Abstract: “Consciousness” seems to be a polysemic, ambiguous, term. Because of this, theorists have sought to distinguish the different kinds of phenomena that “consciousness” denotes, leading to a proliferation of terms for different kinds of consciousness. However, some philosophers—univocalists about consciousness—argue that “consciousness” is not polysemic or ambiguous. By drawing upon the history of philosophy and psychology, and some resources from semantic theory, univocalism about consciousness is shown to be implausible. This finding is important, for if we accept the univocalist (...)
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  15.  15
    Misleading by Omission: Rethinking the Obligation to Inform Research Subjects About Funding Sources.Neil C. Manson - 2017 - Journal of Medicine and Philosophy 42 (6):720-739.
    Informed consent requirements for medical research have expanded over the past half-century. The Declaration of Helsinki now includes an explicit positive obligation to inform subjects about funding sources. This is problematic in a number of ways and seems to oblige researchers to disclose information irrelevant to most consent decisions. It is argued here that such a problematic obligation involves an “informational fallacy.” The aim in the second part of the paper is to provide a better approach to making sense of (...)
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  16.  48
    Hong Kong's Code of Ethics Initiative: Some Differences Between Theory and Practice. [REVIEW]Robin S. Snell & Neil C. Herndon - 2004 - Journal of Business Ethics 51 (1):75-89.
    Although detailed studies of code adoption and impact have already been conducted in Hong Kong, there has as yet been no critical analysis of why there has been a gap between the normative and positive factors underlying codes of ethics in Hong Kong. The purpose of this paper is to consider why Hong Kong companies adopting codes of ethics have failed to adhere closely to the best practice prescriptions for code adoption when it would likely be in their best interests (...)
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  17.  18
    Freud's Own Blend : Functional Analysis, Idiographic Explanation and the Extension of Ordinary Psychology.Neil C. Manson - 2003 - Proceedings of the Aristotelian Society 103 (1):179-195.
    If we are to understand why psychoanalysis extends ordinary psychology in the precise ways that it does, we must take account of the existence of, and the interplay between, two distinct kinds of explanatory concern: functional and idiographic. The form and content of psychoanalytic explanation and its unusual methodology can, at least in part, be viewed as emerging out of Freud's attempt to reconcile these two types of explanatory concern. We must also acknowledge the role of the background theoretical context (...)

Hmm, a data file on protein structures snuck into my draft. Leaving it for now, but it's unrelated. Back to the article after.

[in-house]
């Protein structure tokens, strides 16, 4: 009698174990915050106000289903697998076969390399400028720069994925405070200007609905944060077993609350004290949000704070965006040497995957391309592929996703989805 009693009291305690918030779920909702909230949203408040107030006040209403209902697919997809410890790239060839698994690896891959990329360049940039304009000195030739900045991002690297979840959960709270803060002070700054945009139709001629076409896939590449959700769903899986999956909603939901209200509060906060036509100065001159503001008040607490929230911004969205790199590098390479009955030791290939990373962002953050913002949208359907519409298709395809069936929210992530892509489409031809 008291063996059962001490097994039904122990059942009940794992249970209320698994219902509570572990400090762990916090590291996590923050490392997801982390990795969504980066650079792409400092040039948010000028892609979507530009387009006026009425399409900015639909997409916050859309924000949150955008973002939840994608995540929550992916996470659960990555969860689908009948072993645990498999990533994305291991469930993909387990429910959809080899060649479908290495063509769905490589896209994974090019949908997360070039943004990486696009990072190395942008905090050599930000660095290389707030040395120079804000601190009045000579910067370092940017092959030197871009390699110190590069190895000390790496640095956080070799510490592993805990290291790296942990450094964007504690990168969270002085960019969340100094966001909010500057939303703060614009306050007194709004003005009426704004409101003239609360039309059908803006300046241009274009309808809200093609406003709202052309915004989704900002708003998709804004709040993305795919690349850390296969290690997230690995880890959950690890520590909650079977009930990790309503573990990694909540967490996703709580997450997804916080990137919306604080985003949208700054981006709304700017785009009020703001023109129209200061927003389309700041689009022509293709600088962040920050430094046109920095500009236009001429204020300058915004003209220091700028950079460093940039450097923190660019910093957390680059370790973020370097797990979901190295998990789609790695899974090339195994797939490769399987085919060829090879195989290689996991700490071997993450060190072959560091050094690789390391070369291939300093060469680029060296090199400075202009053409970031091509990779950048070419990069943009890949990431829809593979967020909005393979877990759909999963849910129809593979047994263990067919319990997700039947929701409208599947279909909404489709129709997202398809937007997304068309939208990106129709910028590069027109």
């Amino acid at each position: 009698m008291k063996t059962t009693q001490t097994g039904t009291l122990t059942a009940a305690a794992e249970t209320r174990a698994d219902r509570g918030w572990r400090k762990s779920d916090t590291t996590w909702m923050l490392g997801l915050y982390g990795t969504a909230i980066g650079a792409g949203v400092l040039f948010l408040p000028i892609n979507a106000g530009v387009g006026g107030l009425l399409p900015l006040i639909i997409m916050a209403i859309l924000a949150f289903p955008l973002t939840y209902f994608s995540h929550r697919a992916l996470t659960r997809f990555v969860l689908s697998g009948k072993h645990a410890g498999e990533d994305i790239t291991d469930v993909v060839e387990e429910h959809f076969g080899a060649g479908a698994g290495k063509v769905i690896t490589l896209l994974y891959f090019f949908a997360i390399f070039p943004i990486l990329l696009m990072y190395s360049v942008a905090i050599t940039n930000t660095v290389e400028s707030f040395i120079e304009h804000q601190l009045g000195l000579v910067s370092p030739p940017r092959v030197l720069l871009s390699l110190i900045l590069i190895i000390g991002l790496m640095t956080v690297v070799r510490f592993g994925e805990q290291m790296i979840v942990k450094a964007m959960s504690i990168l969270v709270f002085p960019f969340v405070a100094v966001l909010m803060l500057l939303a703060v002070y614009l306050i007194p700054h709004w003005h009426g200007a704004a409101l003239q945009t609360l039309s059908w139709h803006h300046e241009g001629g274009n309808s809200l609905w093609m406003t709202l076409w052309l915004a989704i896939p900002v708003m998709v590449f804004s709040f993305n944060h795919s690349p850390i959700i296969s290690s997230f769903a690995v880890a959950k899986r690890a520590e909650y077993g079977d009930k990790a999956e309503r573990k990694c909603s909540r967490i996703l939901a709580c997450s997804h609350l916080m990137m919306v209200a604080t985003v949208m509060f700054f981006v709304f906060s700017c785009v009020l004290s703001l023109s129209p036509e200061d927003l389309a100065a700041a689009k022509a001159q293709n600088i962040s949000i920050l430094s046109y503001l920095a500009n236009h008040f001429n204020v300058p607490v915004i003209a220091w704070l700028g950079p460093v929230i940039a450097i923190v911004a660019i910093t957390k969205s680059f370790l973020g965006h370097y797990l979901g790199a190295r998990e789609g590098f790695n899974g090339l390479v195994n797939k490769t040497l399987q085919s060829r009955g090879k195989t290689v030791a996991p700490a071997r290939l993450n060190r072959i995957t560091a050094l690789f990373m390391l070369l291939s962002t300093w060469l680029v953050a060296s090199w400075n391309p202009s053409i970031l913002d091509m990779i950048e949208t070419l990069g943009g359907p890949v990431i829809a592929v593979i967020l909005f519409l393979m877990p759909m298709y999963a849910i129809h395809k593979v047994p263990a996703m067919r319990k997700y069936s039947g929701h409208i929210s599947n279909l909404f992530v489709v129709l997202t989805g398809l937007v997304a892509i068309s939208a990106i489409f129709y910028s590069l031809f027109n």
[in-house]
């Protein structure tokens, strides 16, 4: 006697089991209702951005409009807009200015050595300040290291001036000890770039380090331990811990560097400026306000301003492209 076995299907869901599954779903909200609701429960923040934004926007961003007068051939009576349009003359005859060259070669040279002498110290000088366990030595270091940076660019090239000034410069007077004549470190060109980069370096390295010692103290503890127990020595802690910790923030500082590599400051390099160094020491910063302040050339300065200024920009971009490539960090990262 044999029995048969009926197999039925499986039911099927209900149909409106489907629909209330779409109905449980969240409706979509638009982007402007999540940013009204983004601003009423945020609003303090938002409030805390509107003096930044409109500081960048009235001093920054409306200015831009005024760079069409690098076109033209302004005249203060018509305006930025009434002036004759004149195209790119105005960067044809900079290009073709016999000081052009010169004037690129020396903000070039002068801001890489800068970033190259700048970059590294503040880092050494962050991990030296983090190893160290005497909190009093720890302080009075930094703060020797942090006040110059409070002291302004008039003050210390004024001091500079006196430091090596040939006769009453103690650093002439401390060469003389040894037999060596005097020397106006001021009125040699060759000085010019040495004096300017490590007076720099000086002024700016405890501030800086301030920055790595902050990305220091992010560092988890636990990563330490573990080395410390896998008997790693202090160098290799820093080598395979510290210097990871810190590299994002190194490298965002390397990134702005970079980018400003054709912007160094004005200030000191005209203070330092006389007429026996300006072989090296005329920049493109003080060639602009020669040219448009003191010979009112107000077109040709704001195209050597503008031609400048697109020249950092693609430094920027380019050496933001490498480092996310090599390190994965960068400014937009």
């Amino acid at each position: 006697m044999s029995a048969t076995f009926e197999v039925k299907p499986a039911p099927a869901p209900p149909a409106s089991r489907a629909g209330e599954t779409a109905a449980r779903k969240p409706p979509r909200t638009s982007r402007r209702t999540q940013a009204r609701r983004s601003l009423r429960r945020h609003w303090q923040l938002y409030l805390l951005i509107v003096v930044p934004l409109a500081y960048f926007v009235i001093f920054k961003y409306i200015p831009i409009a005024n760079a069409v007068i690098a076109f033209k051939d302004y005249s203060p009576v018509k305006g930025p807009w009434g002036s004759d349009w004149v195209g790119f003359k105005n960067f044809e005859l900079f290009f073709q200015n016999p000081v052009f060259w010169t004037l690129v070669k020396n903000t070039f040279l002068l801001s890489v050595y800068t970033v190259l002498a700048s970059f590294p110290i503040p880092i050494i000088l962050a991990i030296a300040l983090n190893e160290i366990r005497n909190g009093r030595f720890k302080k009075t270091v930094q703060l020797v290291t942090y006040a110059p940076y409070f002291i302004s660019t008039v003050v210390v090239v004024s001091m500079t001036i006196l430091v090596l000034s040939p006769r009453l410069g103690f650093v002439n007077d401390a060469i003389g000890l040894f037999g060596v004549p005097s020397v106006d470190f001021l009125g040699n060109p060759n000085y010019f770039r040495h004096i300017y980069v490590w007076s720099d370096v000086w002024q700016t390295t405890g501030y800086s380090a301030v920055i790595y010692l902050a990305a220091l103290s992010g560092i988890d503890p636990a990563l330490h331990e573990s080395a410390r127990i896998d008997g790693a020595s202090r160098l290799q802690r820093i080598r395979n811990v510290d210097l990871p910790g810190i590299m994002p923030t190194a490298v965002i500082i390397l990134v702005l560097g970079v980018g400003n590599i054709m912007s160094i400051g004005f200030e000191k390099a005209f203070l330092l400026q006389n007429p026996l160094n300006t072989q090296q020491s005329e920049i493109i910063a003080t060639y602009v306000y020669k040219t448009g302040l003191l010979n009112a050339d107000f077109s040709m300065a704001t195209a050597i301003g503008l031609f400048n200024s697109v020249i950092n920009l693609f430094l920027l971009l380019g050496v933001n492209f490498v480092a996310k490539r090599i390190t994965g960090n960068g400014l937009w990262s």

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  18.  74
    What is Genetic Information, and Why is It Significant? A Contextual, Contrastive, Approach.Neil C. Manson - 2006 - Journal of Applied Philosophy 23 (1):1–16.
    Is genetic information of special ethical significance? Does it require special regulation? There is considerable contemporary debate about this question (the genetic exceptionalism debate). Genetic information is an ambiguous term and, as an aid to avoiding conflation in the genetic exceptionalism debate, a detailed account is given of just how and why genetic information is ambiguous. Whilst ambiguity is a ubiquitous problem of communication, it is suggested that genetic information is ambiguous in a particular way, one that gives rise to (...)
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  19.  31
    Making Sense of Spin.Neil C. Manson - 2012 - Journal of Applied Philosophy 29 (3):200-213.
    “Spin” is a pejorative term for a ubiquitous form of communication. Spin is viewed by many as deceptive, and by others as bending or twisting the truth. But spin need not be deceptive and the metaphors are less than clear. The aim here is to clarify what spin is: spin is identified as a form of selective claim-making, where the process of selection is governed by an intention to bring about promotional perlocutionary effects. The process of selection may pertain to (...)